Daily NK (“NORTH KOREA THREATENING ON GEUMGANG STATUS”, 2010/05/06) reported that the Rodong Shinmun has reacted strongly to the ROK’s response to the “freeze” of real estate in the Mt. Geumgang tourist area, stating, “If the South Chosun authorities recklessly challenge us by trying to shift the responsibility for this onto us, a horrible punishment will follow.” The newspaper continued to assert that it was reasonable that the DPRK took steps in late April to freeze assets belonging to the ROK administration and private enterprise. Rodong Shinmun criticized the ROK reaction as an “unfair measure, to break inter-Korean relations,” adding that, “It is a shameless, rash action to avoid responsibility for the breakdown of the Mt. Geumgang tours, like a thief taking a club to his victim.”
9. ROK Nuclear Energy
Chosun Ilbo (“KOREA BECOMES 5TH-LARGEST NUCLEAR PLANT EXPORTER”, 2010/05/06) reported that the World Nuclear Association, an international confederation of companies in the field of atomic power generation, has categorized the ROK as the world’s fifth-largest exporter of nuclear plants. The WNA defined Korea as a “major exporter of nuclear technology” after the country won an order last December to build a power plant in the UAE.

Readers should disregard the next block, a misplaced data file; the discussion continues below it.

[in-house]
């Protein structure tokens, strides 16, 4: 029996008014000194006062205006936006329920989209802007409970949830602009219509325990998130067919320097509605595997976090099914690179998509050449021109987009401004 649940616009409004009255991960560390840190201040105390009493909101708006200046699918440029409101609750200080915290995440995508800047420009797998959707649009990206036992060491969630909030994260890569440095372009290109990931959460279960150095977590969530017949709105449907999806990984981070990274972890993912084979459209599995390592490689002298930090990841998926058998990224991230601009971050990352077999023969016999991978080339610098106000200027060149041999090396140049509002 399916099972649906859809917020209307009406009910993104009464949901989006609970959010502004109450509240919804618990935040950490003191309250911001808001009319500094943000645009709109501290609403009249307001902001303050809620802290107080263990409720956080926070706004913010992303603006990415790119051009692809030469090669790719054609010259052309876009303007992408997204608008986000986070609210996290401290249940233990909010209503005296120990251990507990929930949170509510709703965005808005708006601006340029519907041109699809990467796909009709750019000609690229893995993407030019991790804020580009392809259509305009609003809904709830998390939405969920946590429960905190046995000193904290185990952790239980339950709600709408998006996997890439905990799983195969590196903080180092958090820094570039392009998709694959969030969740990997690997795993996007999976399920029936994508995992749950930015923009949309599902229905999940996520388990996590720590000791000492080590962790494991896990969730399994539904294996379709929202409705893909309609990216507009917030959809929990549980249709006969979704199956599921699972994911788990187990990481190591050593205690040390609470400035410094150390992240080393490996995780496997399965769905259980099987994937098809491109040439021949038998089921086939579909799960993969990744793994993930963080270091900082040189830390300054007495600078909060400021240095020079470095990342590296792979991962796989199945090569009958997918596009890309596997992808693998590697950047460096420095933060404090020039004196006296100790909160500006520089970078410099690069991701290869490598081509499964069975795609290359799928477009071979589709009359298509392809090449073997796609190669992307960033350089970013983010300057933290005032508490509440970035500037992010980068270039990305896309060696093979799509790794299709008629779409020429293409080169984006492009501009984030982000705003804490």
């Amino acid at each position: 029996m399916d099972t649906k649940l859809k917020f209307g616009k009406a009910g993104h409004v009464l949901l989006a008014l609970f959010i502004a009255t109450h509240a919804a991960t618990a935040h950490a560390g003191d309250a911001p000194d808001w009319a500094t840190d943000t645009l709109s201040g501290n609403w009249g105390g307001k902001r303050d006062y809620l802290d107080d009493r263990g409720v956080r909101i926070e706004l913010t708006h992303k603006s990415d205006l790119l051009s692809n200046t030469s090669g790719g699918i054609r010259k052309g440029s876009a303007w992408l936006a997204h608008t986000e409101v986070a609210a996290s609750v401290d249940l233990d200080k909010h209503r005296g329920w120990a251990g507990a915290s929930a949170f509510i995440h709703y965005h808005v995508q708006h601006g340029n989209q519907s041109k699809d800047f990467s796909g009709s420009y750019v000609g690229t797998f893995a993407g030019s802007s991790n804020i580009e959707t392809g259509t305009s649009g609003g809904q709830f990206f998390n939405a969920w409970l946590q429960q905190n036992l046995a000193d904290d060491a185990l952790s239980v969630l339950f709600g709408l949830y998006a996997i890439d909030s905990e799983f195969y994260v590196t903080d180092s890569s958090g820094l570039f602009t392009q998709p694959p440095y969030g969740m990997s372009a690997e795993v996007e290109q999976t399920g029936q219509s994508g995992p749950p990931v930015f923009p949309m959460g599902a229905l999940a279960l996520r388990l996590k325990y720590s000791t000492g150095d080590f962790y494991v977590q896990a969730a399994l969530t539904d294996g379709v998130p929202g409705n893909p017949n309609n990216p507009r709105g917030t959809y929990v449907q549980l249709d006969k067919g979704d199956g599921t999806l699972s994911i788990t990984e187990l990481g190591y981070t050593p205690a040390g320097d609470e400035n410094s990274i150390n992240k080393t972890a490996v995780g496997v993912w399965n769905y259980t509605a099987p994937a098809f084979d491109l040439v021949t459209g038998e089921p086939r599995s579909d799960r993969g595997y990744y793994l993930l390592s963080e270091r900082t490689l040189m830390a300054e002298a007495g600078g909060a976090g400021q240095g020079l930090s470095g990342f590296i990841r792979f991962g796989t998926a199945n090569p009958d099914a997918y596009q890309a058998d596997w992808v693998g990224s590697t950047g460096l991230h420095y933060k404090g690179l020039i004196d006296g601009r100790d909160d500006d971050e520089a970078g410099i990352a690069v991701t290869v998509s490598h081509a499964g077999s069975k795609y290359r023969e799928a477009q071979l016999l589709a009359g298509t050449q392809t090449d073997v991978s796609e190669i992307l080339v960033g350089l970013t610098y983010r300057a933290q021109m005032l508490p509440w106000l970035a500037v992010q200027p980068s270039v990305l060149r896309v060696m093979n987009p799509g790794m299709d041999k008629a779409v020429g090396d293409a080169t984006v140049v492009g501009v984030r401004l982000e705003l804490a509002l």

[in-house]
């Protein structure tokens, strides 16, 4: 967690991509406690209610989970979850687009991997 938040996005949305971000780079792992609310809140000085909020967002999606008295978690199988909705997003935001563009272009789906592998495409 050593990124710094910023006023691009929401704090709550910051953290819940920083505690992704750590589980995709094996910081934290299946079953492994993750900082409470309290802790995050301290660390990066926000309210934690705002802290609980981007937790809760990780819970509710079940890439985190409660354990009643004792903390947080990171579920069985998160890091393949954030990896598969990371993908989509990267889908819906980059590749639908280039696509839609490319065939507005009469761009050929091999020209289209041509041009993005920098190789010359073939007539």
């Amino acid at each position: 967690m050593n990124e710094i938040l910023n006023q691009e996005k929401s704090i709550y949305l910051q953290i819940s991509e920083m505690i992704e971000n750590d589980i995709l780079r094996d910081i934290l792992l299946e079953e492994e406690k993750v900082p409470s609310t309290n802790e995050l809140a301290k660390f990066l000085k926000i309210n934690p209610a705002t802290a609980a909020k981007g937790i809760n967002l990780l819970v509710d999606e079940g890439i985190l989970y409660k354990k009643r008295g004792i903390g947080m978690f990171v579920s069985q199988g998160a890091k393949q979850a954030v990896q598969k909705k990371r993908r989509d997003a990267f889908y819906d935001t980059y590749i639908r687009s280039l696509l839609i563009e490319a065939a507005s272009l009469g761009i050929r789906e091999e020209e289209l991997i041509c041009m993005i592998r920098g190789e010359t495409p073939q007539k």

10. Sino-ROK Maritime Cooperation
Yonhap News (“S. KOREA, CHINA AGREE ON INFO-SHARING FOR SHIP SAFETY, RESCUE EFFORTS”, 2010/05/06) reported that the ROK and the PRC have agreed to share maritime location data to intensify cooperation in tracking ships and help search and rescue efforts when a maritime accident occurs in their waters, the Seoul government said Thursday. The agreement on sharing location data from their Automatic Identification Systems (AIS) was reached in a meeting held on Wednesday in Hangzhou between high-ranking maritime officials of the two nations, according to the Ministry of Land, Transport and Maritime Affairs.
11. Japan Self-Defense Force
Asahi Shimbun (“JAPAN URGED TO PLAY A BIGGER ROLE IN AFGHANISTAN”, 2010/05/06) reported that with U.S. President Barack Obama’s announcement of the July 2011 start of a phased withdrawal of U.S. forces from Afghanistan, the war-torn country has reached a pivotal moment in its history. Yet, at this critical time, Japan should play, and can play, a bigger role as a coordinator leading to a regional settlement, according to Ahmed Rashid, a Pakistani journalist and author. “I think Japan is playing a very important role. It is the second-largest aid donor to Afghanistan after the United States. It has quadrupled its aid. It is now giving $1 billion (93 billion yen) a year.”